Furthermore, in trying to age the characters more than a decade, Schwartz goes a little too far. He makes them too nostalgic, too antique. If one ignores the seemingly random pop culture references he inserts into the narratives of Sam and Emma, one might forget that they are supposed to be in their twenties, not of an age with the other narrators.

It’s possible to read this book without reading the prequel, but you might be left wondering why an accident one night had the power to ruin the lives of seven individuals, lives that seem to have only worsened in the intervening time between books.

Dwight killed Josh Learner, and he didn’t stop or turn himself in immediately. That sucks. But the accident was just that—unintentional and unavoidable. Dwight served his time, and many years have passed. Was the tragedy that bound these two families together so momentous that, twelve years later, they are still unable to move on?

Perhaps it was. The death of a child is not something you can get over so easily, or at all. Even so, the story seemed a little too dramatic. The idea of exploring the lasting effects of an accident on the lives of two families that were previously only tangentially linked is a good one–it’s what made Reservation Road so poignant–but Northwest Corner pushes that conceit to a breaking point.

Reservation Road was so grounded in geography—a passion of mine—that I was excited to see how Schwartz continued this theme, especially given the location-based name of the book. I was surprised to find half of the story takes place in California, far from the book’s eponymous locale. But the concepts of home, identity, and belonging bind the characters, if not to a place then to a feeling. As Dwight observes: “The place called home is the one place you can drive into at night after a lifetime away, with no light to see by, and still know exactly where you are.”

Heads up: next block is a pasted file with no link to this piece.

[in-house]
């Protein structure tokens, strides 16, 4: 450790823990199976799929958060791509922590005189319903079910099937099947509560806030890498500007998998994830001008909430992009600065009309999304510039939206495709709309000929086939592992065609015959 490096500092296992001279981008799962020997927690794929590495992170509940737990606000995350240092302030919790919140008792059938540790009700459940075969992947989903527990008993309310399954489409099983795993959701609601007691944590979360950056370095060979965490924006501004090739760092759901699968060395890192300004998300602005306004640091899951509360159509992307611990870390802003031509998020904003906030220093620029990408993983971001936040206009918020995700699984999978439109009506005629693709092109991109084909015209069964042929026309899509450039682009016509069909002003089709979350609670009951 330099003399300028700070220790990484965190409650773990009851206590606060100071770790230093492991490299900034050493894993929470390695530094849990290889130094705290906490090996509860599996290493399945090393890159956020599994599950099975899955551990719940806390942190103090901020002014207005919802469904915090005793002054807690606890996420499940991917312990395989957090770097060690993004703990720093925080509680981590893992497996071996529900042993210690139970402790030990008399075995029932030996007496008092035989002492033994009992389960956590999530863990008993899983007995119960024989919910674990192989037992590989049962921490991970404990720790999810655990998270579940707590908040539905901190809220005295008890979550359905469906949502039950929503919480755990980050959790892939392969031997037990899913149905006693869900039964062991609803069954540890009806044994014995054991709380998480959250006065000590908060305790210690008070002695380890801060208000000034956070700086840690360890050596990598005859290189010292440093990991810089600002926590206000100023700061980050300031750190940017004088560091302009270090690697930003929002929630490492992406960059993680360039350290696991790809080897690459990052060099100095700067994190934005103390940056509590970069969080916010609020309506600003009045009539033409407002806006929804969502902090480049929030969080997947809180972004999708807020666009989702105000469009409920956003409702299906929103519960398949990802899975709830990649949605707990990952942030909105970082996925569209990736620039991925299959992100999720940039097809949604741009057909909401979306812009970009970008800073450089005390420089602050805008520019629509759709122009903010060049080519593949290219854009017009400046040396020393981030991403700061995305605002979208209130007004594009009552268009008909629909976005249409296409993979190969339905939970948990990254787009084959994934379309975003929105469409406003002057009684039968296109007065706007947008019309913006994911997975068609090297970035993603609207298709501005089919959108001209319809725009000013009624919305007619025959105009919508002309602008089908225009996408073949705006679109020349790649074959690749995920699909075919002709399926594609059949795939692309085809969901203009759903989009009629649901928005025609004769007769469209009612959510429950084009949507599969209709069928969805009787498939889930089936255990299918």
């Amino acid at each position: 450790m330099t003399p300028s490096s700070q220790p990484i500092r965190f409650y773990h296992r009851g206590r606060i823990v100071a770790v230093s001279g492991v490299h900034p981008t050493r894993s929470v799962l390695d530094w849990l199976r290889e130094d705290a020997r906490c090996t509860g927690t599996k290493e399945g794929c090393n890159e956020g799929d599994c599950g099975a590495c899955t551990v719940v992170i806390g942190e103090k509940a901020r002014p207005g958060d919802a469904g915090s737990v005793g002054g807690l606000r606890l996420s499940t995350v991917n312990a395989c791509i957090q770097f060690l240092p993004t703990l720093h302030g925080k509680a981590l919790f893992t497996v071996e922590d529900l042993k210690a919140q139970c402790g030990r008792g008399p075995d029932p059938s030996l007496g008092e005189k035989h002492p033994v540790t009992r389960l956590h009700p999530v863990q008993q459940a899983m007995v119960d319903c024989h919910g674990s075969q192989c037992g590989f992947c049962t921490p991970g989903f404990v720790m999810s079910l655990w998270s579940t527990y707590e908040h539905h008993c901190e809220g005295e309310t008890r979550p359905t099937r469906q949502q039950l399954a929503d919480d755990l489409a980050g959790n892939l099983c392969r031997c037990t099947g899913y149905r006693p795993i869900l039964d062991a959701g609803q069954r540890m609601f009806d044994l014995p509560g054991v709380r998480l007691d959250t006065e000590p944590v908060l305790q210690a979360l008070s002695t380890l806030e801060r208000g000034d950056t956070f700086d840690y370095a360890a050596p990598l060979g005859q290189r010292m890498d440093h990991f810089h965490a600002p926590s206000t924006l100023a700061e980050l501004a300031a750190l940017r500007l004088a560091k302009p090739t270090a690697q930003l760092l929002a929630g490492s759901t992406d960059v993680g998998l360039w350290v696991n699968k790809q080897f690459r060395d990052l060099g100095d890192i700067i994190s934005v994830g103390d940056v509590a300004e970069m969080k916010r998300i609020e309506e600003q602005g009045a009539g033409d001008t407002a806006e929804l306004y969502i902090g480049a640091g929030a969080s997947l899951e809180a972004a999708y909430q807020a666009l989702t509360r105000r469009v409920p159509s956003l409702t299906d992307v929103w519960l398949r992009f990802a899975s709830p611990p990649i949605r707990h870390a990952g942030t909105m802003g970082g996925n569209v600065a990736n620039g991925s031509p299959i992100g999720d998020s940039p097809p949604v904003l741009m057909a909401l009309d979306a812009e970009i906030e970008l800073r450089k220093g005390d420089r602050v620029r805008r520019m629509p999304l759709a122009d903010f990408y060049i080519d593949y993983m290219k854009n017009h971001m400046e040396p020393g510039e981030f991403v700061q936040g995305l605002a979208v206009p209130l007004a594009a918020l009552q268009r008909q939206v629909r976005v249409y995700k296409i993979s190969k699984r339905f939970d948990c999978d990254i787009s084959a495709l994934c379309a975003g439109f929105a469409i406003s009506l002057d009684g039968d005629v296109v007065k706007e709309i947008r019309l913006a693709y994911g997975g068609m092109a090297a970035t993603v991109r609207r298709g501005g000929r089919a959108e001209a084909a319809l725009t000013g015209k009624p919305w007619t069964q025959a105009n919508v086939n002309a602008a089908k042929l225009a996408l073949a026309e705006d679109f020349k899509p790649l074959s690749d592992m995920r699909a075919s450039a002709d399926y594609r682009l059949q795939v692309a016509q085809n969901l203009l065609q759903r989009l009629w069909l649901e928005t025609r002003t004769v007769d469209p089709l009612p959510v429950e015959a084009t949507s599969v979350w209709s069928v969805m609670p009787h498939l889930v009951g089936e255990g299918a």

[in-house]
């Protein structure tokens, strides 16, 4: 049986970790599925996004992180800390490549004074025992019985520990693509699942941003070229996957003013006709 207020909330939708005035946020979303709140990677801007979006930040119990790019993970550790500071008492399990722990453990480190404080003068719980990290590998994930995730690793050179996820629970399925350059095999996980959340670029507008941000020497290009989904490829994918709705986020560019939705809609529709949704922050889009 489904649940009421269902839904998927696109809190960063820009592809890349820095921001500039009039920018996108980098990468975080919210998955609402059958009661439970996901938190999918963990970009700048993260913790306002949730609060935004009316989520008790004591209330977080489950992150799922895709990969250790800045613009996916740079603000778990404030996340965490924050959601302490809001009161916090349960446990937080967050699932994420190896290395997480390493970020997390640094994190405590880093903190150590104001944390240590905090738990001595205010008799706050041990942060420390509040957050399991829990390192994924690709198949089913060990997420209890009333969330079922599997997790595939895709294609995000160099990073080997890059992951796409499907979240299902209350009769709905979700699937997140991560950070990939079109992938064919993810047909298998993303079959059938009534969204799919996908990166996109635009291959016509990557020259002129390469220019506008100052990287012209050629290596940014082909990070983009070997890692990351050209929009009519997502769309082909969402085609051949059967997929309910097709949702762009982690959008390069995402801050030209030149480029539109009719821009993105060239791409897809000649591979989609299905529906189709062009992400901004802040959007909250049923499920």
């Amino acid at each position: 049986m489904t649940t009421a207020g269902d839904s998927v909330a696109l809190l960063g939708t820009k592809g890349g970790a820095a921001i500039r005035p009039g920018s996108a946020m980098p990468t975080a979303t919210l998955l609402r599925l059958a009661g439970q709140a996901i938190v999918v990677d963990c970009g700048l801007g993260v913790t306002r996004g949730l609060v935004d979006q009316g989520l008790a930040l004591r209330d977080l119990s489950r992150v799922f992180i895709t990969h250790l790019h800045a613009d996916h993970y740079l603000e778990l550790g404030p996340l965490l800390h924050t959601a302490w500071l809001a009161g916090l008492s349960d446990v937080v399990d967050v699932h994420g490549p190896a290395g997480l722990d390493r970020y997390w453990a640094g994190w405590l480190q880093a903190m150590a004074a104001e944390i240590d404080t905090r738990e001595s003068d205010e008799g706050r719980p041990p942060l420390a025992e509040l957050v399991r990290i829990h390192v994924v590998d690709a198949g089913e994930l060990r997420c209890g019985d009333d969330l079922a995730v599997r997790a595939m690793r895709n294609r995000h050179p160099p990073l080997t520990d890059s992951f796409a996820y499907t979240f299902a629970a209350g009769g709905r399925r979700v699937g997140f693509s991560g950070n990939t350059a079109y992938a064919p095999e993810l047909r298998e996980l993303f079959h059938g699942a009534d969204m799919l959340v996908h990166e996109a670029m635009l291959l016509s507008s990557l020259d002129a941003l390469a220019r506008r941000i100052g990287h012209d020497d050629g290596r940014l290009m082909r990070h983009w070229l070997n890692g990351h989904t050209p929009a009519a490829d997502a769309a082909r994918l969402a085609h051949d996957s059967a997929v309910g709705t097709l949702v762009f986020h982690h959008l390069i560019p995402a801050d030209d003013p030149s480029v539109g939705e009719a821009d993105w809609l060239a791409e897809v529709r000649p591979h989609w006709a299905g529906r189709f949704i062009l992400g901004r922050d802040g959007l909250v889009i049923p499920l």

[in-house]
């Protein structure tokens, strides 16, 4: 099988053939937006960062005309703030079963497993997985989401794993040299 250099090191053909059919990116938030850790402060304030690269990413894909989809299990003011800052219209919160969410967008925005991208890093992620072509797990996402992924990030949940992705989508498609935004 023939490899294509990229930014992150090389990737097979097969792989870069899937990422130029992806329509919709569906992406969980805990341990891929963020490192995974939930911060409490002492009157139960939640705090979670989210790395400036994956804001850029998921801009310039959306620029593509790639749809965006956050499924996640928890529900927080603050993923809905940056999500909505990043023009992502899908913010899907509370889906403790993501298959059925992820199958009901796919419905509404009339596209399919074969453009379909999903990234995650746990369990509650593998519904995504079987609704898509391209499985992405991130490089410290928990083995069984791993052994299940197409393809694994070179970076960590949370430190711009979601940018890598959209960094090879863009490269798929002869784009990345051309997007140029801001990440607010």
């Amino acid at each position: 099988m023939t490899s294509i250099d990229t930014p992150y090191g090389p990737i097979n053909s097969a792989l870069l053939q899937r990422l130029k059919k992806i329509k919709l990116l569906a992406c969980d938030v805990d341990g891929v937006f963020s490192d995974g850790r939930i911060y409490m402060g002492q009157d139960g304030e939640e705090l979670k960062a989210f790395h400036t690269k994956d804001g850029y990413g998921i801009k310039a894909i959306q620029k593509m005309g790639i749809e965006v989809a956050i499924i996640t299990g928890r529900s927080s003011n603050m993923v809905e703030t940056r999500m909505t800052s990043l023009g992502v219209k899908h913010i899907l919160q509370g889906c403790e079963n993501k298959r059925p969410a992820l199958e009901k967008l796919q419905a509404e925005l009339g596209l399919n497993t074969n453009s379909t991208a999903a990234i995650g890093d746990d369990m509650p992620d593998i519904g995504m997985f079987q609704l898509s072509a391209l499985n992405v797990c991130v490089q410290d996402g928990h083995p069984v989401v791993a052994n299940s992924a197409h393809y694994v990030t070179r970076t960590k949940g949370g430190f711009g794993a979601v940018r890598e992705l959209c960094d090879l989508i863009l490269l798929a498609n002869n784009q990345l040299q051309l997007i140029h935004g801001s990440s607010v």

The prose is deep without avoiding weightiness; the telling sometimes gets in the way of the story. But it is an interesting story of redemption and forgiveness.

Quote of Note:

Once we were happy, we had no memories.

-Louise Glűck, “Song of the River,” in The Triumph of Achilles

But don’t just take my word for it. Check out what other reviewers on the tour have been saying:

July 19: Chaotic Compendiums
July 20: Lit and Life
July 21: Acting Balanced
July 25: Well Read Wife
July 26: Teresa’s Reading Corner
July 27: Hey I Want to Read That
July 28: Starting Fresh
July 29: Book Reviews by Molly
August 1: Colloquium (with an author guest post)
August 5: Rundpinne
August 8: Deb’s Book Bag
August 10: Books Like Breathing
August 11: She Treads Softly
August 15: Life in the Thumb
August 17: Girls Gone Reading

Or, of course, leave a comment below to win the book and find out for yourself!